However, Most Nauseating Disaster Capitalist honors goes to a business conference speaker who encourages his audience to seek personal profit by privatizing practically every aspect of Puerto Rico’s government. The greater good proves less important than the bottom line. His exception is for the police, probably because the rich greedheads need flunkies to put down a populace angered by their for-profit dismantling of the country’s government.
“Landfall” doesn’t delude its viewers by claiming the Rossello Administration resignations will help Puerto Rico turn a figurative corner. But it’s too bad nobody on screen brings up the idea of either a debt jubilee or raising taxes on the rich foreigners operating in Puerto Rico and directing the collected money towards the territory’s debt repayment.
(“The Art Of Pollution” can be accessed for free by going to Vimeo. “More” can easily be found on YouTube. “Slaxx” is currently available via the Shudder streaming service. “Landfall” will eventually be broadcast on the “POV” series on PBS.)
Approaching Roy Andersson’s new film “About Endlessness” is simultaneously a straightforward matter and one fraught with difficulty. Describing Andersson’ s new film happens to be the straightforward part. “About Endlessness” is a collection of vignettes about human behavior. The events depicted range from big (e.g. a defeated army marching to a Siberian prison camp) to small (e.g. a legless beggar playing the guitar for spare change). The incidents go from the present day (e.g. a dentist dealing with a reluctant patient) to the past (e.g. Hitler and his generals awaiting the doom promised by the advancing Allied forces). The tone of the vignettes run an emotional gamut from joy (e.g. three young female travelers doing an impromptu dance to a radio song) to tragedy (e.g. a man who regrets too late committing an honor killing). The sketches’ themes cover a spectrum from the pleasure of simple sensation (e.g. a woman who enjoys drinking champagne) to the emotionally complex (e.g. how can a man be a priest if he’s lost faith in God).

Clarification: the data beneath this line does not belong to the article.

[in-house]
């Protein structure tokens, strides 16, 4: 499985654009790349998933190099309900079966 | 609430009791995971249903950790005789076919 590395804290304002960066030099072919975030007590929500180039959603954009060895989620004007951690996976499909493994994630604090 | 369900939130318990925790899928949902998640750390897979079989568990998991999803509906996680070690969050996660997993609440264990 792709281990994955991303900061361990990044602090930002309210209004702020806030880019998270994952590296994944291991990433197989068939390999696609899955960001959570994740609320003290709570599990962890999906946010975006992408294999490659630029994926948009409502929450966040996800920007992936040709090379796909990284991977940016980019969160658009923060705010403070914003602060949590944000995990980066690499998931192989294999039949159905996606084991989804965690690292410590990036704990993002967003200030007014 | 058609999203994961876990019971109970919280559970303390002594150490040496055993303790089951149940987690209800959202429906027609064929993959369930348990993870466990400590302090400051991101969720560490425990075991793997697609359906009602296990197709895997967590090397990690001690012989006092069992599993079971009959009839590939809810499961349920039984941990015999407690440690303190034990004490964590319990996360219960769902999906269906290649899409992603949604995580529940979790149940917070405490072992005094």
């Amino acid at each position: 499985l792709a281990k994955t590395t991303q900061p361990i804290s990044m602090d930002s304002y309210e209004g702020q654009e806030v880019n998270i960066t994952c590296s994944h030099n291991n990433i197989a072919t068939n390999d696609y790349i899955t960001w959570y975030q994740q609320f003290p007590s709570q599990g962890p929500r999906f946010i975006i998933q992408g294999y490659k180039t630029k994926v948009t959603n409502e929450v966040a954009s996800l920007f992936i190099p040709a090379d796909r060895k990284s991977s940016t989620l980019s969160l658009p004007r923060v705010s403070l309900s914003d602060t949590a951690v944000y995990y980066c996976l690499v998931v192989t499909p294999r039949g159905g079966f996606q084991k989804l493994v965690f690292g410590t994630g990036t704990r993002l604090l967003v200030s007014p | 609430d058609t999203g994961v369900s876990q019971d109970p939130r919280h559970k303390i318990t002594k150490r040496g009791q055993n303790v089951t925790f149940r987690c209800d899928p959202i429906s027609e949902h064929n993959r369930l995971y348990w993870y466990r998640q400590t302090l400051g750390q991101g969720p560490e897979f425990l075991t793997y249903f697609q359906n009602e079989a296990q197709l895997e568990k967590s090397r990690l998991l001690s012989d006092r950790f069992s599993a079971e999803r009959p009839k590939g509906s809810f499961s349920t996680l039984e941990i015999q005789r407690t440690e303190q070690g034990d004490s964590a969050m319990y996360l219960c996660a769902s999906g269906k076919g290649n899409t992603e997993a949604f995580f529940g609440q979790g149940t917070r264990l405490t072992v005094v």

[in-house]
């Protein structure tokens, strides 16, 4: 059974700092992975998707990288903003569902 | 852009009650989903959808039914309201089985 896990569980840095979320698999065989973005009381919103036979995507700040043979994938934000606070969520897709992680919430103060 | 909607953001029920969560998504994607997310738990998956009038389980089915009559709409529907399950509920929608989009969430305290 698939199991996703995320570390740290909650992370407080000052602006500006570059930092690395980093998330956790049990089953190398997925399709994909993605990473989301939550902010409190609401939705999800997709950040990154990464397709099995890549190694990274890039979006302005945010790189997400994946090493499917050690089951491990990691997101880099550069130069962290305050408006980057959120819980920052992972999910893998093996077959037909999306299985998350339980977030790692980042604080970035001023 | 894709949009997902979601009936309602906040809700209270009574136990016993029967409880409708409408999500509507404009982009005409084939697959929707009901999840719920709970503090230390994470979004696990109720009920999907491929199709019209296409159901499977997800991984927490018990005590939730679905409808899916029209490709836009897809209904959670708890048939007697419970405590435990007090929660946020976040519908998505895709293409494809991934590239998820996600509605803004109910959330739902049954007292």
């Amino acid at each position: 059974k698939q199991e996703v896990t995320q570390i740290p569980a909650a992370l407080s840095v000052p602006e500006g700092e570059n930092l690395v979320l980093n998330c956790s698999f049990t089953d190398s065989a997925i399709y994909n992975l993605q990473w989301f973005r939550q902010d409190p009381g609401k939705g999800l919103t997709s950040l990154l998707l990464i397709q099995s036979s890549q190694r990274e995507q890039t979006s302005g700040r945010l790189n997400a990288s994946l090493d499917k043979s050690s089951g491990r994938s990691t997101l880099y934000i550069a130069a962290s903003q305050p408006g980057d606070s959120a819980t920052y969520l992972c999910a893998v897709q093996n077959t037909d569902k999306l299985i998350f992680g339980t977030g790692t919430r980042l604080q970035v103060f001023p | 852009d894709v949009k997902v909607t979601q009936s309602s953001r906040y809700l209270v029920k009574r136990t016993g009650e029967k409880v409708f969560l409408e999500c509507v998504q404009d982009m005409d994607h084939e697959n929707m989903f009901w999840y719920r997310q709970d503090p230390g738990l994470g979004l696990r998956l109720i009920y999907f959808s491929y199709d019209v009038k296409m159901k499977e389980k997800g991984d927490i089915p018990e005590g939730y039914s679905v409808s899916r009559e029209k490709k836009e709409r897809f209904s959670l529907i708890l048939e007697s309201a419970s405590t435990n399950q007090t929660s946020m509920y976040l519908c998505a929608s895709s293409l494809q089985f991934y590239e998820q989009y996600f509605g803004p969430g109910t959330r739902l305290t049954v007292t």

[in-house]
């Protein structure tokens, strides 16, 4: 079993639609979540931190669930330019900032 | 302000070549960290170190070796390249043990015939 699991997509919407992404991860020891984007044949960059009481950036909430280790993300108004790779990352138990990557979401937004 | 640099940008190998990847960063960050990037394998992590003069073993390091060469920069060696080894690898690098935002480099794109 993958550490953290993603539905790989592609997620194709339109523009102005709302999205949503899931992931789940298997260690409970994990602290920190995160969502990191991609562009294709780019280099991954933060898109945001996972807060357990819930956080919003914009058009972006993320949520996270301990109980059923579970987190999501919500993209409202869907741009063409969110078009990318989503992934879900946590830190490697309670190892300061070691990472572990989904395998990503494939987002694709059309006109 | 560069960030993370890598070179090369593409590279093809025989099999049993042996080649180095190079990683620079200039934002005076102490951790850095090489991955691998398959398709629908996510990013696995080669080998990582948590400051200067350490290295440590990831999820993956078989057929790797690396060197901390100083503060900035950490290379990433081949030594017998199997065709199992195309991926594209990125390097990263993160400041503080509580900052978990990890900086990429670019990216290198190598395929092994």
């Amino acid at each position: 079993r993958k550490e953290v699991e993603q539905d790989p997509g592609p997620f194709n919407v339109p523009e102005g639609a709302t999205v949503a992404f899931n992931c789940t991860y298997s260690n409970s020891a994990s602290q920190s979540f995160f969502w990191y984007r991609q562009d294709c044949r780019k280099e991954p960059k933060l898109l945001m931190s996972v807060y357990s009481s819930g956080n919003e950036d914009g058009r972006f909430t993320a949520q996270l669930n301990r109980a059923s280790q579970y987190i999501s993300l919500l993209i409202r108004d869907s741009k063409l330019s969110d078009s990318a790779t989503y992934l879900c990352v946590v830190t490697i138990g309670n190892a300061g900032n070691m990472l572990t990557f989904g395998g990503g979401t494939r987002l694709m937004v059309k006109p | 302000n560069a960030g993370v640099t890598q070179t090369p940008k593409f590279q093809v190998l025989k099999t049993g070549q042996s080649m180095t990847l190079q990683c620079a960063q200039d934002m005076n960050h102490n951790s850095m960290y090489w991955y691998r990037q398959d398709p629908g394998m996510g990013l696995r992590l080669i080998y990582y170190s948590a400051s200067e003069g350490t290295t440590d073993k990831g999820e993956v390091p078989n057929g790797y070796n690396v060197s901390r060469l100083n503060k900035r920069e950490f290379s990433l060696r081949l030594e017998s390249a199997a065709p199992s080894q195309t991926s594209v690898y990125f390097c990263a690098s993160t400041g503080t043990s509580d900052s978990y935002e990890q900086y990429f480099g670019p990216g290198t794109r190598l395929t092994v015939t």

A few characters who recur throughout the film surprise the viewer. A man insulted at being ignored by a former classmate later tries to denigrate the classmate’s Ph.D. by taking pride in his climbing the Eiffel Tower’s stairs with a bad knee. The dream of being forced through the street to re-enact a crucifixion is held by the aforementioned priest who’s lost his faith in God. The couple who fly through the air as if in re-enactment of a Marc Chagall painting do not turn out to be the film’s apparently omniscient narrator.
But if the narrator’s voice doesn’t belong to the flying woman, does it belong to God? The boundaries of time and space mean nothing to this mysterious woman who describes what she sees, whether the event takes place inside a person’s dream or outside at a train station. And is it a coincidence that the narrator generally remains silent when the film returns to the priest who’s lost faith in God? “About Endlessness” refrains from answering this question.
The aforementioned difficult part in talking about Andersson’s movie is in explaining why a viewer might choose to check out the film. Nothing is done to visually spice up any particular scene. Nor do these vignettes take place in any hyper-real location. Bland ordinariness describes such settings as a fish market, the top of a flight of stairs, and a bar.
Harvey Pekar’s classic autobiographical comic “American Splendor” provides a good basis for starting to understand “About Endlessness.” Pekar displayed a gift for transmuting such ordinary life moments as mentally unwinding in the bathtub into a tale of existential despair in his classic “Waking Up To The Terror Of The Same Old Day.” He could also turn the simple process of preparing a glass of lemonade on a hot day into a celebration of both the moment of drinking and the moments that lead up to the drink’s consumption.
Andersson’s film, by contrast, may not draw on finding bigger meanings in the everyday. What the viewer sees with a missed dating connection or a mother finding a way to keep shopping despite a broken shoe heel is nothing more than the event itself. On the other hand, unlike Pekar’s sticking firmly to what he personally sees and hears, Andersson is quite willing to let his film run into the realm of fantasy (the flying couple) or imagination (Hitler in the underground bunker) while sticking to depiction of the moment. The film’s only nod to metaphor comes at the very end.
Yet “About Endlessness” can’t be dismissed as an empty-headed and boring compilation of mundanity. The conversation between a young couple that’s the closest the film comes to explaining its title will irritate those who feel religious belief embodies humanity’s highest state. Nor will the religiously obsessed be happy with a therapist explaining how a person can live a satisfying life despite lacking a belief in God.
“About Endlessness”’ equating of life moments both great and small will anger those who demand generating momentary bursts of outsized emotion be the criterion for judging a film’s success. Andersson’s film attempts to widen viewers’ perceptions to appreciate even the “insignificant” moments as a facet of the miracle of existence.
(“About Endlessness” is now available for screening via the Roxie Virtual Cinema.)Filed under: Arts & Entertainment